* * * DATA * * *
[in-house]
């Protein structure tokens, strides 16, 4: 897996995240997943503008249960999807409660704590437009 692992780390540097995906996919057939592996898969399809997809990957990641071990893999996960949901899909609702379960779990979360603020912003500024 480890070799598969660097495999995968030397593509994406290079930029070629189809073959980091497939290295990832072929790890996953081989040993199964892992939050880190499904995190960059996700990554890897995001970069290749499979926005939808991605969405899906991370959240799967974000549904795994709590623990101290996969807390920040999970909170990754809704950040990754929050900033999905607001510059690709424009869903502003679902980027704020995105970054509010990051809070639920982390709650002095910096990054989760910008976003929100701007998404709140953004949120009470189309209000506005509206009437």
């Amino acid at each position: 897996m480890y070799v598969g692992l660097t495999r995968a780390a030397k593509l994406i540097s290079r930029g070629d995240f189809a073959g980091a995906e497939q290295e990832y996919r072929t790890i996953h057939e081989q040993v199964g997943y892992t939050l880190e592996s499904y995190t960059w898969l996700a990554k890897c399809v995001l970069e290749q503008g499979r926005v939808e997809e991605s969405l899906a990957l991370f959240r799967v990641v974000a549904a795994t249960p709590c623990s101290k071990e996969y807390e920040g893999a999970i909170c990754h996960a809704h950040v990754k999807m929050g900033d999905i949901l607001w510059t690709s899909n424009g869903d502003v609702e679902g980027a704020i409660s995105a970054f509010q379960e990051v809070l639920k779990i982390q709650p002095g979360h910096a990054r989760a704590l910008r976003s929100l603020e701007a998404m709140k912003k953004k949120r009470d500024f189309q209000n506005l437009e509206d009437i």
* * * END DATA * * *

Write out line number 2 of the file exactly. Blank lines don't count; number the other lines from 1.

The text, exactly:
């Protein structure tokens, strides 16, 4: 897996995240997943503008249960999807409660704590437009 692992780390540097995906996919057939592996898969399809997809990957990641071990893999996960949901899909609702379960779990979360603020912003500024 480890070799598969660097495999995968030397593509994406290079930029070629189809073959980091497939290295990832072929790890996953081989040993199964892992939050880190499904995190960059996700990554890897995001970069290749499979926005939808991605969405899906991370959240799967974000549904795994709590623990101290996969807390920040999970909170990754809704950040990754929050900033999905607001510059690709424009869903502003679902980027704020995105970054509010990051809070639920982390709650002095910096990054989760910008976003929100701007998404709140953004949120009470189309209000506005509206009437």